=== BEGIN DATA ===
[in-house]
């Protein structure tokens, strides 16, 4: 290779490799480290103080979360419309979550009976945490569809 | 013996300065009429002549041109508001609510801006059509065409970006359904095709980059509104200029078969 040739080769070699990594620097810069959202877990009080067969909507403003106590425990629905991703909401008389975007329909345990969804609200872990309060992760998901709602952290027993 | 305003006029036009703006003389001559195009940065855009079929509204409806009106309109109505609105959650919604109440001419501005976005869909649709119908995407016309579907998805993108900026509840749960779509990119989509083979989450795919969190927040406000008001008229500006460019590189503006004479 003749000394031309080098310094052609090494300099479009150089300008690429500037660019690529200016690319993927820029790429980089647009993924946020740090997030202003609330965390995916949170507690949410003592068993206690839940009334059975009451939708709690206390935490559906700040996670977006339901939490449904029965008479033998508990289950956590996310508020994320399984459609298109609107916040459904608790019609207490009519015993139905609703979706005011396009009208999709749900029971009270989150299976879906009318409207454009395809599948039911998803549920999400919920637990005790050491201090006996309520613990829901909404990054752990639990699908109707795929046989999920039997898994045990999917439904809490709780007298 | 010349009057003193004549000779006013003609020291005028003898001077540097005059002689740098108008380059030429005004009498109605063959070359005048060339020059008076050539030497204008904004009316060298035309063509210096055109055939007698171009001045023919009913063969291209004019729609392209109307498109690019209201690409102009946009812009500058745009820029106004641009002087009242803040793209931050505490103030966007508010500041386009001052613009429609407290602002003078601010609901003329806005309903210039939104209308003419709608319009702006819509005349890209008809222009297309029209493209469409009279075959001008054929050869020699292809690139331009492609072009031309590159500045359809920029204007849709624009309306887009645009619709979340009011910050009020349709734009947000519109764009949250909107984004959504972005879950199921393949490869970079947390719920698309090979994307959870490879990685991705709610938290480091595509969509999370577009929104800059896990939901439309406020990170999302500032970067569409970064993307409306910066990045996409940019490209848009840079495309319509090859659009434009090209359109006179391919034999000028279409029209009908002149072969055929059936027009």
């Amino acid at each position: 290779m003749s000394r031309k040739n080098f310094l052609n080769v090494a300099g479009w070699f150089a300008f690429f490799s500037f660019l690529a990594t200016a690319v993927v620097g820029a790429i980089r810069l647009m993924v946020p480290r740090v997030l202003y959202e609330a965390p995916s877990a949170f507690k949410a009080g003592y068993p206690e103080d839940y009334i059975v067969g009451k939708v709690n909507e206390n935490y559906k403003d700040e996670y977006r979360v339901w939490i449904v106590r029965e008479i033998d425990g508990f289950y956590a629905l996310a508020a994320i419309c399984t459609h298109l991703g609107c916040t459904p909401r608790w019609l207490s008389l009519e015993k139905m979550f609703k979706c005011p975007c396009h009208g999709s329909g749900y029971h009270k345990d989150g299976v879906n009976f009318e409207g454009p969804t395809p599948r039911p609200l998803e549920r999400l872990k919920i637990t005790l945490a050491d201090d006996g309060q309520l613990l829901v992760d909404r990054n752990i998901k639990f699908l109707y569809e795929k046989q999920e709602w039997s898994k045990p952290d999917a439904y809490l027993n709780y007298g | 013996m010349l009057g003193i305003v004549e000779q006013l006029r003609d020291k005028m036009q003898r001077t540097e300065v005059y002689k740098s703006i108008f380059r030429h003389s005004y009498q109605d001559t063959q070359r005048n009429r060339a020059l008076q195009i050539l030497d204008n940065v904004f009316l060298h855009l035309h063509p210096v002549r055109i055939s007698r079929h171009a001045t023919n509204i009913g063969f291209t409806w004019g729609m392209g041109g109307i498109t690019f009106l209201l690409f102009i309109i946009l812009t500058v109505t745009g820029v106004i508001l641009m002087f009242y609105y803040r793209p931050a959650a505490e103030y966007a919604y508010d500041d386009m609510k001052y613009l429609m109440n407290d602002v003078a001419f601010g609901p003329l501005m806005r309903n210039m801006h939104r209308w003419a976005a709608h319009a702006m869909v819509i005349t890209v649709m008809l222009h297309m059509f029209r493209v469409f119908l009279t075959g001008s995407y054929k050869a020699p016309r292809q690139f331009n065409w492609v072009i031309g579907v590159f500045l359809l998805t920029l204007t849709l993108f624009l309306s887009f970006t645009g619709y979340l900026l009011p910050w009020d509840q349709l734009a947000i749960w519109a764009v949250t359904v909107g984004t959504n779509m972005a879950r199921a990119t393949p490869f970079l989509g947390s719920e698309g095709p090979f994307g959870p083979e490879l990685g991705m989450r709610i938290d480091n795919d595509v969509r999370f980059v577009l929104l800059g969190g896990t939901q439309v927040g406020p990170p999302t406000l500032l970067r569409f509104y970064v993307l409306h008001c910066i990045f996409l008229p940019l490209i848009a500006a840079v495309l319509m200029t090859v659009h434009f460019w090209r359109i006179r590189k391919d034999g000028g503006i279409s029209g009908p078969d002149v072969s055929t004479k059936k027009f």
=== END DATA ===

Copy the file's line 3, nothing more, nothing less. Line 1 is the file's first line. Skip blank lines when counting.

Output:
């Amino acid at each position: 290779m003749s000394r031309k040739n080098f310094l052609n080769v090494a300099g479009w070699f150089a300008f690429f490799s500037f660019l690529a990594t200016a690319v993927v620097g820029a790429i980089r810069l647009m993924v946020p480290r740090v997030l202003y959202e609330a965390p995916s877990a949170f507690k949410a009080g003592y068993p206690e103080d839940y009334i059975v067969g009451k939708v709690n909507e206390n935490y559906k403003d700040e996670y977006r979360v339901w939490i449904v106590r029965e008479i033998d425990g508990f289950y956590a629905l996310a508020a994320i419309c399984t459609h298109l991703g609107c916040t459904p909401r608790w019609l207490s008389l009519e015993k139905m979550f609703k979706c005011p975007c396009h009208g999709s329909g749900y029971h009270k345990d989150g299976v879906n009976f009318e409207g454009p969804t395809p599948r039911p609200l998803e549920r999400l872990k919920i637990t005790l945490a050491d201090d006996g309060q309520l613990l829901v992760d909404r990054n752990i998901k639990f699908l109707y569809e795929k046989q999920e709602w039997s898994k045990p952290d999917a439904y809490l027993n709780y007298g | 013996m010349l009057g003193i305003v004549e000779q006013l006029r003609d020291k005028m036009q003898r001077t540097e300065v005059y002689k740098s703006i108008f380059r030429h003389s005004y009498q109605d001559t063959q070359r005048n009429r060339a020059l008076q195009i050539l030497d204008n940065v904004f009316l060298h855009l035309h063509p210096v002549r055109i055939s007698r079929h171009a001045t023919n509204i009913g063969f291209t409806w004019g729609m392209g041109g109307i498109t690019f009106l209201l690409f102009i309109i946009l812009t500058v109505t745009g820029v106004i508001l641009m002087f009242y609105y803040r793209p931050a959650a505490e103030y966007a919604y508010d500041d386009m609510k001052y613009l429609m109440n407290d602002v003078a001419f601010g609901p003329l501005m806005r309903n210039m801006h939104r209308w003419a976005a709608h319009a702006m869909v819509i005349t890209v649709m008809l222009h297309m059509f029209r493209v469409f119908l009279t075959g001008s995407y054929k050869a020699p016309r292809q690139f331009n065409w492609v072009i031309g579907v590159f500045l359809l998805t920029l204007t849709l993108f624009l309306s887009f970006t645009g619709y979340l900026l009011p910050w009020d509840q349709l734009a947000i749960w519109a764009v949250t359904v909107g984004t959504n779509m972005a879950r199921a990119t393949p490869f970079l989509g947390s719920e698309g095709p090979f994307g959870p083979e490879l990685g991705m989450r709610i938290d480091n795919d595509v969509r999370f980059v577009l929104l800059g969190g896990t939901q439309v927040g406020p990170p999302t406000l500032l970067r569409f509104y970064v993307l409306h008001c910066i990045f996409l008229p940019l490209i848009a500006a840079v495309l319509m200029t090859v659009h434009f460019w090209r359109i006179r590189k391919d034999g000028g503006i279409s029209g009908p078969d002149v072969s055929t004479k059936k027009f």